“Once one looks beyond the literary apologists for homosexuality in ancient Greece, one finds a widespread attitude of mockery and disgust. Homosexual behavior was probably often practice with shame, false bravado or secrecy.” (Karlen, Sexuality and Homosexuality A New View, p.35)

“The point of all of this is not to prove that homosexuality is vicious or pernicious, but that in ancient Greece homosexuality was considered a deviation; it was given positive value only by a minority of homosexuals, bisexuals and apologists. Neither did its presence in Greece have any relationship to social, artistic or political health. The fact that homosexuality was a factor in the lives of great men only speaks for its prevalence among the leisured, literate elite from which artists and statesmen came. A permissive or positive view of homosexuality must find other grounds than the myth that made everything Greek praiseworthy.” (Karlen, Sexuality and Homosexuality A New View, p. 38)

“If ancient Greeks and Romans were concerned with the social and political implications of their sex acts, modern westerners have become obsessed with desire’s object. The West has been largely preoccupied with whom people had sex, ancients with the question of excess or over-indulgence, activity and passivity.” (Phillips and Reay. Sex Before Sexuality A Premodern History, p. 17)

Sex was viewed as directional, and having two roles active and passive

While this article is written to discuss the homosexuality, specifically Greek pederasty, a discussion of how the Greek’s saw sexuality must be understood. In our modern understanding of sexuality, except in cases of abuse such as rape, the partners are equals. But this was not the case in ancient Greece. First there was a fundamental inequity in favor of the free male in relationship to boys, women and slaves. Secondly this resulted in sex having a directional quality, with an anatomic imperative, again in favor of the free male. Sex was something he did to someone else and what he used to do it with, his male sex organ, the penis. Thirdly, sex had active/passive roles, one partner was the penetrator and the second partner was penetrated. Thus the ancient Greeks may be seen as having a greater acceptance for bisexuality.

“For the ancients, many historians agree, sexuality was not a separate realm of experience, the core of private life; instead it was directly linked to social power and status. People were judged by public behavior, for which there were clear roles; marriage, for instance, was a duty that bore no necessary relationship to erotic satisfaction. Socially powerful males (citizens) enjoyed sexual access to almost all other members of the society (including, in Greece, enslaved males, younger free males, foreigners, and women of all classes).” (Clausen, Beyond Gay or Straight, p. 51)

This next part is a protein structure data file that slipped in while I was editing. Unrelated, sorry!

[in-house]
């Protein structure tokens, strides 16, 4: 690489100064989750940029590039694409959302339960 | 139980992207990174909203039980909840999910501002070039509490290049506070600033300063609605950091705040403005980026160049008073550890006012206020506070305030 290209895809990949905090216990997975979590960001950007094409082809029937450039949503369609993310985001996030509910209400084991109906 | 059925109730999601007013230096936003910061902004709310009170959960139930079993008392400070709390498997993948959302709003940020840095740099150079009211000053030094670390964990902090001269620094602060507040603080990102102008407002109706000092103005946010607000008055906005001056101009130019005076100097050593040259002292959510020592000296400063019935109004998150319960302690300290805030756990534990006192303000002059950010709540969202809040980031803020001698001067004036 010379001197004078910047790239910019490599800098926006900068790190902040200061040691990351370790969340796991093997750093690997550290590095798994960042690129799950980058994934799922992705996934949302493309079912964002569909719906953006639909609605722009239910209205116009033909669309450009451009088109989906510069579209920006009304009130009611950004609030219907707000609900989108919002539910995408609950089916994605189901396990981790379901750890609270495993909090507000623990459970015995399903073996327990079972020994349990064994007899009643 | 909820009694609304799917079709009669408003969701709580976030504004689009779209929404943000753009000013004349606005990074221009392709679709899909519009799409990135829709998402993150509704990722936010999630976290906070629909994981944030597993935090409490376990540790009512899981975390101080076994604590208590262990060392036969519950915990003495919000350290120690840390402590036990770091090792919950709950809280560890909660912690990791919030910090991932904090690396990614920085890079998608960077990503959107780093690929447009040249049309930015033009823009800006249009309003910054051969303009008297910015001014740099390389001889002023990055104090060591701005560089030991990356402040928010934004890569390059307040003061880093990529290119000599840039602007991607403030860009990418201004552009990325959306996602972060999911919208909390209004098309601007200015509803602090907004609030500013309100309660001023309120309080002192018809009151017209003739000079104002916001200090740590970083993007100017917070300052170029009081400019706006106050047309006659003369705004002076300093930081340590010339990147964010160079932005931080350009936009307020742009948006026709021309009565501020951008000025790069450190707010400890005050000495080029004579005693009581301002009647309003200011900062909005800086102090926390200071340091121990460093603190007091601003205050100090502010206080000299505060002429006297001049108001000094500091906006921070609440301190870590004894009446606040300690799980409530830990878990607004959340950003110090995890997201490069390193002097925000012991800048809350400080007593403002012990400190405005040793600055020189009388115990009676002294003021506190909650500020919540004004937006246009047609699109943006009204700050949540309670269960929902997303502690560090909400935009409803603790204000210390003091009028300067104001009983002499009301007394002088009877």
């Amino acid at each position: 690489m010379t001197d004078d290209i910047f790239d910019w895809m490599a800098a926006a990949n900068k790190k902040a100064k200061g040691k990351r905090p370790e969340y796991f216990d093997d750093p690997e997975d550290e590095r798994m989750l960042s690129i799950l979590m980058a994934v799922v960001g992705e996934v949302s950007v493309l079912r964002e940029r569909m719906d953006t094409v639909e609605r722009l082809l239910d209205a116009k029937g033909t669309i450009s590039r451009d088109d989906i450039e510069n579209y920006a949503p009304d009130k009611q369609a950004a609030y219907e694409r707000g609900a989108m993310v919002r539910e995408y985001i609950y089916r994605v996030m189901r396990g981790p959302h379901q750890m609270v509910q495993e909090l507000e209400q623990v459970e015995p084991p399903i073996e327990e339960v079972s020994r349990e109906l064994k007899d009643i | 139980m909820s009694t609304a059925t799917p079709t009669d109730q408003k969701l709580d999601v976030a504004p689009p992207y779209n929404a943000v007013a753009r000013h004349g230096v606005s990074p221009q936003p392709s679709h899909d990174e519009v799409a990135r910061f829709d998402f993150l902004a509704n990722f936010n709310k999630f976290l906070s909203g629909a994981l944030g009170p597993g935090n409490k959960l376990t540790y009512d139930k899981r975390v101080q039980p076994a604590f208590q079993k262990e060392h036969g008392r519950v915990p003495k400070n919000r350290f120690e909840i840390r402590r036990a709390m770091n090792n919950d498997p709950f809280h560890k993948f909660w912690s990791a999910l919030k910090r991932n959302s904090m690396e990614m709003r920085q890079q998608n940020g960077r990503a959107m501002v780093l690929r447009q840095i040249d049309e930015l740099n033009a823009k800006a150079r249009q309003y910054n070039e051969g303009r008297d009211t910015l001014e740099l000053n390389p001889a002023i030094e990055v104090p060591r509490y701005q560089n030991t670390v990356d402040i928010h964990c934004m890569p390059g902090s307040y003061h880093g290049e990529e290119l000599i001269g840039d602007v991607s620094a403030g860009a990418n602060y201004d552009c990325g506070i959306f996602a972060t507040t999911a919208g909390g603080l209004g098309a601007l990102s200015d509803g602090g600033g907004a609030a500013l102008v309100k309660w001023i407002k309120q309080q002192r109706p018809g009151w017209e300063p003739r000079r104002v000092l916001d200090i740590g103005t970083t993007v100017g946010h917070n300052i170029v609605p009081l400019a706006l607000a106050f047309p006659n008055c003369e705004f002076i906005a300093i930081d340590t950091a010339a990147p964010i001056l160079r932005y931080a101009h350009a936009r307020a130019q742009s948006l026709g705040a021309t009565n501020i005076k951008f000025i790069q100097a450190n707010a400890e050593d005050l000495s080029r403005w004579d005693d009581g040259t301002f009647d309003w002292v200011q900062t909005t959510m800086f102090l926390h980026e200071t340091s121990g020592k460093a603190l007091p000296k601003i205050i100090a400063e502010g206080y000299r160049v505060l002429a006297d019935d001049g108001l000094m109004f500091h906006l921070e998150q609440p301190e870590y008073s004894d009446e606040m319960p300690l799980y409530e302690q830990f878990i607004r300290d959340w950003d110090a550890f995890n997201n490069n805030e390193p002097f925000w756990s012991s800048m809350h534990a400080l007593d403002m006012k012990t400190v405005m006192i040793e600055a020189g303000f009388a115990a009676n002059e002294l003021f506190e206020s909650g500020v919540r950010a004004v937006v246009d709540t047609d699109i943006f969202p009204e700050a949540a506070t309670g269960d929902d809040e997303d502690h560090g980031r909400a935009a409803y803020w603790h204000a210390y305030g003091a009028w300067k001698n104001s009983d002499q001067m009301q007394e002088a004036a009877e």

“First, the expression of sexuality was centered on a fundamental inequity, not only in male-female relationships, but also between male partners in a homosexual relationship.” (King, “Sowing the Field: Greek and Roman Sexology, p. 29 in Sexual Knowledge Sexual Science: The History of the Attitudes in Sexuality editors Roy Porter and Mikulas Teich)

“ In Greece the sexual relationship was assumed to be a power relationship, where one participant is dominate and the other inferior. On one side stands the free adult male; on the other, women, slaves, and boys. Sexual roles are isomorphic with social roles; indeed, sexual behavior is seen as a reflection of social relationship not as itself the dominant theme. Thus it is important for us to remember that for the Greeks it was one’s role, not one’s gender, that was salient. Sexual objects come in two different kinds – not male and female but active and passive.” (Downing, Myths and Mysteries of Same-Sex Love, p.135-136)

“In the late twentieth century it became fashionable to assume that penile penetration expressed the power of the penetrator and subordination of the penetrated (Foucault 1976/80-1984/6; Keuls 1985; Parker 1992). Many studies then concluded, rightly I feel, that men had sexual access to all those beneath them in society (unmarried females, non-citizen males, slaves; Richlin 1992: xviii; Sutton 1992; 5); only proper women and citizen males were off limits.” (Younger, Sex in the Ancient World From A to Z, p. xiv)

“Although sexual pleasure and marriage were not necessarily linked, sexuality and domination most certainly were. Far from being a mutual experience, sexual activity always had a directional quality for the Greeks. Sex was something one “did” to someone, and anatomic imperative dictated that it was a man (or more precisely the penis) that did the doing.” (Mondimore, A Natural History of Homosexuality, p. 7)

“In both Greece and Rome, as the most recent studies have correctly argued, the fundamental opposition between different types of sexual behaviour was not the heterosex/homosexual contrast, but the active/passive contrast, the former category – activity – being characteristic of the adult male, while the latter – passivity – was reserved for women and boys.” (Cantarella, Bisexuality in the Ancient World, p. x)